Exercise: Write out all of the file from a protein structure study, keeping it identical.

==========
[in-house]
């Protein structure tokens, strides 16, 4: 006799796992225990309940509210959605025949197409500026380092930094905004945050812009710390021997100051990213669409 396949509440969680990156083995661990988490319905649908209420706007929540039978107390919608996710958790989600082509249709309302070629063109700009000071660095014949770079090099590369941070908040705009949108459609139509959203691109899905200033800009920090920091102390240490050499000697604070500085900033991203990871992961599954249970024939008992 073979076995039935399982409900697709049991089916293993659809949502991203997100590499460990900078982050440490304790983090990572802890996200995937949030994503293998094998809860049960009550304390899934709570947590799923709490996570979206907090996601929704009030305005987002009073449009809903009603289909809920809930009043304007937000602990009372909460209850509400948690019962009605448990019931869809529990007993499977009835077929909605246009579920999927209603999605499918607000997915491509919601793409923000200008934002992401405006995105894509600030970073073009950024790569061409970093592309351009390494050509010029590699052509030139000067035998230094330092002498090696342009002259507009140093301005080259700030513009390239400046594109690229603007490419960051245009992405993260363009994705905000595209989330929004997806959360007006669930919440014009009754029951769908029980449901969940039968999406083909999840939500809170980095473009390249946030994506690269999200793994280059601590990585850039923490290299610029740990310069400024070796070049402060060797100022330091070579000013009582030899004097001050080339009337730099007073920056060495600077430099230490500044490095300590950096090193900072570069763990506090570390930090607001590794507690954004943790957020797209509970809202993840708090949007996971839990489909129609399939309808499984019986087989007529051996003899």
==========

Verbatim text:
[in-house]
């Protein structure tokens, strides 16, 4: 006799796992225990309940509210959605025949197409500026380092930094905004945050812009710390021997100051990213669409 396949509440969680990156083995661990988490319905649908209420706007929540039978107390919608996710958790989600082509249709309302070629063109700009000071660095014949770079090099590369941070908040705009949108459609139509959203691109899905200033800009920090920091102390240490050499000697604070500085900033991203990871992961599954249970024939008992 073979076995039935399982409900697709049991089916293993659809949502991203997100590499460990900078982050440490304790983090990572802890996200995937949030994503293998094998809860049960009550304390899934709570947590799923709490996570979206907090996601929704009030305005987002009073449009809903009603289909809920809930009043304007937000602990009372909460209850509400948690019962009605448990019931869809529990007993499977009835077929909605246009579920999927209603999605499918607000997915491509919601793409923000200008934002992401405006995105894509600030970073073009950024790569061409970093592309351009390494050509010029590699052509030139000067035998230094330092002498090696342009002259507009140093301005080259700030513009390239400046594109690229603007490419960051245009992405993260363009994705905000595209989330929004997806959360007006669930919440014009009754029951769908029980449901969940039968999406083909999840939500809170980095473009390249946030994506690269999200793994280059601590990585850039923490290299610029740990310069400024070796070049402060060797100022330091070579000013009582030899004097001050080339009337730099007073920056060495600077430099230490500044490095300590950096090193900072570069763990506090570390930090607001590794507690954004943790957020797209509970809202993840708090949007996971839990489909129609399939309808499984019986087989007529051996003899």